Consequently, there is a need to speed up the binary to decimal conversion process and to reduce the number of clock cycles required to make the necessary conversions. Therefore, a quicker and more efficient method is desired.

BRIEF SUMMARY OF THE INVENTION

An exemplary embodiment of the invention is a method and system for converting a number from binary to decimal. The method includes obtaining an N-bit binary number and then determining the number of multiplications necessary to complete the conversion process by first determining the number of leading zeroes. The method then divides the N-bit number into 12-bit segments where each segment is represented as a binary coded decimal number. The method then multiplies at least one binary coded decimal number by a variable in response to the number of multiplications to determine the resulting decimal value.

BRIEF DESCRIPTION OF THE DRAWINGS

Referring now to the drawings wherein like elements are numbered alike in several FIGURES:

FIG. 1 is a flow chart of an exemplary embodiment of the invention.

FIG. 2 is an exemplary block diagram of conversion of binary digits to binary coded decimal numbers.

FIG. 3 depicts exemplary tables used in conversion of binary digits to binary coded decimal numbers.

DETAILED DESCRIPTION OF THE INVENTION

As discussed herein, currently binary numbers are converted to decimal numbers by utilizing adder-subtracter methods. One shortcoming of the existing practice is that the entire number to be converted must be evaluated as a whole. In other words, this makes the conversion time fixed and therefore it cannot be reduced. Highlighting the problem with the current practice is the inefficiency of executing a fixed number of clock cycles to make a binary to decimal conversion, thereby expending valuable processor time.

The present invention solves these problems by introducing a method that quickly converts a binary number into a decimal number by utilizing iterative evaluations of a particular number's leading zeroes. In addition, the number chosen for conversion is divided into three sections where each will be simultaneously evaluated. These evaluations determine the number of leading zeroes, and that number is used to set a counter to limit the maximum number of multiplications his process will require. Therefore, the present invention saves valuable processing time.

FIG. 1 is an exemplary flow chart for the preferred embodiment of the invention for converting binary numbers into decimal numbers by using two main instructions referred to as CVD and CVDG. The CVD instructions convert a 32-bit binary number into a 64-bit decimal number, while the CVDG instructions convert a 64-bit binary number into a 128-bit decimal number. In either case, at step 12 a binary number is inputted then the process continues to step 14. With CVD, the 32-bit binary number is defined as d1d2d3d4d5d6d7d8, where d1d2, . . . d8 are hexadecimal digits. After the binary number is inputted at step 12, the number of leading zeroes is determined at step 14. The number of leading zeroes is used to determine the number N of multiplications needed. N is determined form the equation N=ceil(Number of significant digits/3)−1. Ceil is a mathematical ceiling function that rounds up fractions to a full integer. In the case where CVD is used, the binary number is divided into three 12-bit parts designated X0, X1 and X2. At step 16 the three 12-bit segments, X0, X1 and X2 containing binary coded decimals (composed of hexadecimal numbers) are calculated then the process continues to step 18. For example, X0 is calculated as: X0=(d6d7d8)10. X1 is calculated as: X1=(d3d4d5)10. Similarly, X2 is calculated as: X2=(0d1d2)10. The decimal result is defined as Ycvd and is calculated as shown below:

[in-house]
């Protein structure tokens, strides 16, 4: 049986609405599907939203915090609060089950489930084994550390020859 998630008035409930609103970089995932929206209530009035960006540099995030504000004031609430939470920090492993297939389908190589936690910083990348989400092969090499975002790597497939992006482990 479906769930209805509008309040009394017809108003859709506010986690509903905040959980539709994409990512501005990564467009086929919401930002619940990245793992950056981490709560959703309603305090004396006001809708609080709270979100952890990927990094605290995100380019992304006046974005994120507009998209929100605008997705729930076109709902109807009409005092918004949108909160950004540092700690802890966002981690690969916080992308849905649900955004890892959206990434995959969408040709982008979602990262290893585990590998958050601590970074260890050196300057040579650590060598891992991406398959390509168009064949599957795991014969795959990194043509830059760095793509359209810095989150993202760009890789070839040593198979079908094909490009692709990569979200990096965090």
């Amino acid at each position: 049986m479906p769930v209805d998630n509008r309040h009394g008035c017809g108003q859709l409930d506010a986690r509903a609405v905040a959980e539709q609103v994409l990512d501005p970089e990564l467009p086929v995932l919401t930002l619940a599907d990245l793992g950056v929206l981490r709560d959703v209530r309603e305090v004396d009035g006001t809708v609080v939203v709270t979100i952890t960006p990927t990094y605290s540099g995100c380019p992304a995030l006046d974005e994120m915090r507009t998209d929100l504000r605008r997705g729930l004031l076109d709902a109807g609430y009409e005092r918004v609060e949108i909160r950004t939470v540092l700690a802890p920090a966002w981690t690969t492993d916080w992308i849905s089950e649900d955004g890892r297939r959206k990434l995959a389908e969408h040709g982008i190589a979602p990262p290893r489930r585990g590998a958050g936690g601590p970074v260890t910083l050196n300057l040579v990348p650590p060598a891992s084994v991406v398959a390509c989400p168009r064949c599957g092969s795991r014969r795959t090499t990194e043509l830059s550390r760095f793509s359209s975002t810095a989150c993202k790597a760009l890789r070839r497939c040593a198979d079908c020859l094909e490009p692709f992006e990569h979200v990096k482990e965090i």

Ycvd=((X2212+X1212)+X0).

At step 16 following the calculations for determining X0, X1 and X2, the result (res) is given the value 0 then the process continues to step 18. At step 16 an inquiry is made to determine if N=5 if so then the variable referred to as “spec” is set to 1 and the process continues to step 18. The variable spec indicates a special case where five multiplications are needed. If five multiplications are needed, then a long multiplication process is used because the number of resulting bits exceeds hardware constraints (e.g., 64 bits). If at step 18, N is determined to be unequal to zero, flow proceeds to step 24. At step 24 the method takes XN+1 and multiplies it by 212 (4096) then the process continues to step 28. Step 24 is known as the short multiplication step. Short multiplication is a fast procedure that employs 4 cycles to enable quick multiplication. Short multiplication is designed for use with the current register memory constraints. The multiplication of number X by 212 is performed by multiplying by 4096 (4000+100−4). In other words X212=(X4000)+(X100)−(X4). So, X212=4000X+100X−4X or X212=4096. The short multiplication requires 4 cycles and the steps are:

Cycle Operations
1 a1 = X + X; s1 = X shifted left 8 bits (i.e., s1 = 100X)
2 a2 = a1 + a1 = 4 X
3 a3 = s1 − a2 (100*X − 4 X); s2 = a2 shifted left 12 bits
(i.e., 4000X)
4 Result = a3 + s2 (100 X − 4 X + 4000 X)